Companies are merging at a pace unseen in nearly a decade. Halfway through the year, about $2.15 trillion in M&A deals or offers have been announced globally, according to Dealogic. That puts 2015 on pace to challenge the biggest year on record, 2007, when companies inked deals worth $4.3 trillion… In industries ranging from health care to technology to media, chief executives are rushing to make acquisitions, often either in anticipation of takeover moves by rivals or in response to them.

When acquisitions occur, you as a stock market investor typically want to be the “acquired” company, not the “acquirer”.  The “acquired” company receives a premium price to their current market value but the burden of “earning” that higher price falls on to the acquired company, and typically M&A does not pay off long term for most companies (as opposed to internal or “organic” growth).  While there have been many acquisitions, most notably in the health care / insurance / pharma industry which is consolidating under Obamacare, our portfolios had few of these acquired companies in the mix.

Finally, you had a decimation of the commodity indexes.  Commodities such as oil, some foodstuffs, natural gas, iron ore, copper, gold, etc… have seen their prices collapse, which in turn damages the stocks of mining companies, oil companies, and many other participants in the commodity value chain.  Per Bloomberg:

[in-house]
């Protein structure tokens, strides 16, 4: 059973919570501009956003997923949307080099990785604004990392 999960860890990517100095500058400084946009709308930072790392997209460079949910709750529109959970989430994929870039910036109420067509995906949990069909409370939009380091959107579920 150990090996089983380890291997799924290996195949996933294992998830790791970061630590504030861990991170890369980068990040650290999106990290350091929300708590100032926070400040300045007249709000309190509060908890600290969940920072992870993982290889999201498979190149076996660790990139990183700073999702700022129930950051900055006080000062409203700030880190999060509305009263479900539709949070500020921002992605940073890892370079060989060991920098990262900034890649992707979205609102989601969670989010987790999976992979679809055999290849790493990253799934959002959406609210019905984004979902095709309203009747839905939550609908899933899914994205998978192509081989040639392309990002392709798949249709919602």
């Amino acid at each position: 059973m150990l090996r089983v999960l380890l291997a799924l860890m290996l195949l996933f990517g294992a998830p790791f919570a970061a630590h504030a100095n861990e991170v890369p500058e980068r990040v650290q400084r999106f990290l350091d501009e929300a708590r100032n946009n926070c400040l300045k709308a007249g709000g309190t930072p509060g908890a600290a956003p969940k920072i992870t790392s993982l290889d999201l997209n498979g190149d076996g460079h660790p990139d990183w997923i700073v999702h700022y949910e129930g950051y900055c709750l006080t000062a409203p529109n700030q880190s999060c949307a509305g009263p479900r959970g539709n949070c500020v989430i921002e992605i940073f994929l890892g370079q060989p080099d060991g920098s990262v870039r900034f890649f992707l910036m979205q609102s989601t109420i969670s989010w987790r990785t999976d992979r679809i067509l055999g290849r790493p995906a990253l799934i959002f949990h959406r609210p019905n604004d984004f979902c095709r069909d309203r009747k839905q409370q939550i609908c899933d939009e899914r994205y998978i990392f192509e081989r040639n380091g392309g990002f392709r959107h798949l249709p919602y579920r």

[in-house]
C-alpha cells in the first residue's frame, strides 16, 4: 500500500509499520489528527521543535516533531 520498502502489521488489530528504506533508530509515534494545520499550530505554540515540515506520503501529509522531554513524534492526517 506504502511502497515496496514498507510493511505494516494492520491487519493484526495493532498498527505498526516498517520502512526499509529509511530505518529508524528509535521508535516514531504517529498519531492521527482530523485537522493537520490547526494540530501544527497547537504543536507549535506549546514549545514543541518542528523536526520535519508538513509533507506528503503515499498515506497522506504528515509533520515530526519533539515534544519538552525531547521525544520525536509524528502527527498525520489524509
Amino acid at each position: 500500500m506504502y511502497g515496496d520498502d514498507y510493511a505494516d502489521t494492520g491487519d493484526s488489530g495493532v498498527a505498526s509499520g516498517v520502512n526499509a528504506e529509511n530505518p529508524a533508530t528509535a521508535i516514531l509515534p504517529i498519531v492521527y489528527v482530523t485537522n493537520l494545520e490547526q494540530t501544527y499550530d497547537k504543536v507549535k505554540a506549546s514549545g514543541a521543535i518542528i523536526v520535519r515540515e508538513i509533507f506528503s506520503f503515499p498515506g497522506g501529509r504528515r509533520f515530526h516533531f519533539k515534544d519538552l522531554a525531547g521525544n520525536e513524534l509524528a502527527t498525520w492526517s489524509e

Almost all commodity markets have taken a severe beating lately. The aggregate Bloomberg Commodities Index is down 61 percent from its 2008 peak and 46 percent from the 2011 post-crisis high

These are severe reductions.  They impact entire economies particularly the Arab countries (which make all their export income in oil), Russia (many commodities), Australia and Canada.  There are large “secondary” impacts as well – reduced commodity prices hurt service demand in Canada and Australia and put their housing boom at risk.

So what does this mean for us and our portfolios?  We’ve been hurt by the commodity bust, the rise of the US dollar (on our foreign stocks), and we’ve missed some of the booming stocks because they were narrowly concentrated in a few names and some of the largest M&A was in sectors where we had few investments.

We are now going to look at some of the stocks and cull some prior to our next round of purchases which will occur in August – September as the beneficiaries of the various portfolios head off to school for the year, and will tie new purchases (of the cash) with additional investments that will be made soon.